Received April 15, 2004
Accepted June 29, 2004
Chemotherapy Sensitivity and Resistance Assays: A Systematic Review
David J. Samson *, Jerome Seidenfeld , Kathleen Ziegler , and Naomi Aronson
From the Blue Cross and Blue Shield Association Technology Evaluation Center, Washington, DC.
* To whom correspondence should be addressed. E-mail: email@example.com
Purpose: This systematic review evaluates evidence comparing therapy guided by chemotherapy sensitivity and resistance assays with empiric chemotherapy, emphasizing survival outcomes.
Methods: Prospective studies were sought comparing patients treated contemporaneously by assay-guided chemotherapy and empiric therapy. An initial MEDLINE search and a search performed by a Working Group of the American Society of Clinical Oncology were reviewed with attention to prespecified study selection criteria.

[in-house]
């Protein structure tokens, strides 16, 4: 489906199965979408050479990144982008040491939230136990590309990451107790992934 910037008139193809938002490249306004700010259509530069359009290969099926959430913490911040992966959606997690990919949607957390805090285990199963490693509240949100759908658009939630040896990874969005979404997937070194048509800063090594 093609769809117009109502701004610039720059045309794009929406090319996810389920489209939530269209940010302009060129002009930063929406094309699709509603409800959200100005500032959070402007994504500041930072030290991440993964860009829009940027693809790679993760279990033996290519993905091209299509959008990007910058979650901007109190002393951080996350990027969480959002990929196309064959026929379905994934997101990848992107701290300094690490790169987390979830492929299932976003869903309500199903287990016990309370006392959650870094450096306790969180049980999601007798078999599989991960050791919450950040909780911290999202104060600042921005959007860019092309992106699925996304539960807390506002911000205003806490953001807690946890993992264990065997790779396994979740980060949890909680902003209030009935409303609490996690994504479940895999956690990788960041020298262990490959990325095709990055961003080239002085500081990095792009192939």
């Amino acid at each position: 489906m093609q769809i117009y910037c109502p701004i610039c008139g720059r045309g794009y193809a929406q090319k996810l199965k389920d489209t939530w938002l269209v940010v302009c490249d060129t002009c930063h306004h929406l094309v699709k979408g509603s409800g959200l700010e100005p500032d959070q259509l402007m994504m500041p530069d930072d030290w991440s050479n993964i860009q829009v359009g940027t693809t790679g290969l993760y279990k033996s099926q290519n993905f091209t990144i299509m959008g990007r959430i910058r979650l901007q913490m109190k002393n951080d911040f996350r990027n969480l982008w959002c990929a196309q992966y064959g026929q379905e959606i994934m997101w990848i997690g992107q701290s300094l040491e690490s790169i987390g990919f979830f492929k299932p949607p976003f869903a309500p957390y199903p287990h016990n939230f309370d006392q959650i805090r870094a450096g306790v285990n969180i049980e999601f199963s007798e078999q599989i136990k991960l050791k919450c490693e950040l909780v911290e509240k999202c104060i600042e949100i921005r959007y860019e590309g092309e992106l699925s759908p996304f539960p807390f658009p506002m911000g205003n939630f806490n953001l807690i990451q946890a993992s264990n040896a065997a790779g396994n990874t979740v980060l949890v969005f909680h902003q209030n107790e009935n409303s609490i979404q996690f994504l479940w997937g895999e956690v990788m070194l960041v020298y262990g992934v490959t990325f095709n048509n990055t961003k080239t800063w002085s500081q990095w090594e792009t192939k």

Results: This review identified 10 studies meeting selection criteria, plus one retrospective study, using seven different assays. Only two studies randomly assigned patients to assay-guided treatment or empiric treatment. Five of nine nonrandomized studies found significantly higher response rates for patients who received assay-guided therapy compared with those treated empirically. One of the two randomized trials found a significantly higher response rate in the assay-guided group. Four additional studies found response rates favoring assay-guided therapy, but comparisons did not achieve statistical significance. Two nonrandomized studies found overall survival to be significantly improved with assay-guided therapy. One randomized study used a cross-over design that made it difficult to determine whether survival differed between groups, while the other randomized trial found no difference in survival. Six studies provided no comparison of groups on baseline patient characteristics. Only one study reported adverse events data.
Conclusion: While higher response rates for assay-guided therapy have been observed, differences may be attributable to bias or confounding. Little evidence on survival is available. These results do not establish the relative effectiveness of assay-guided treatment and empiric treatment. Randomized trials are needed.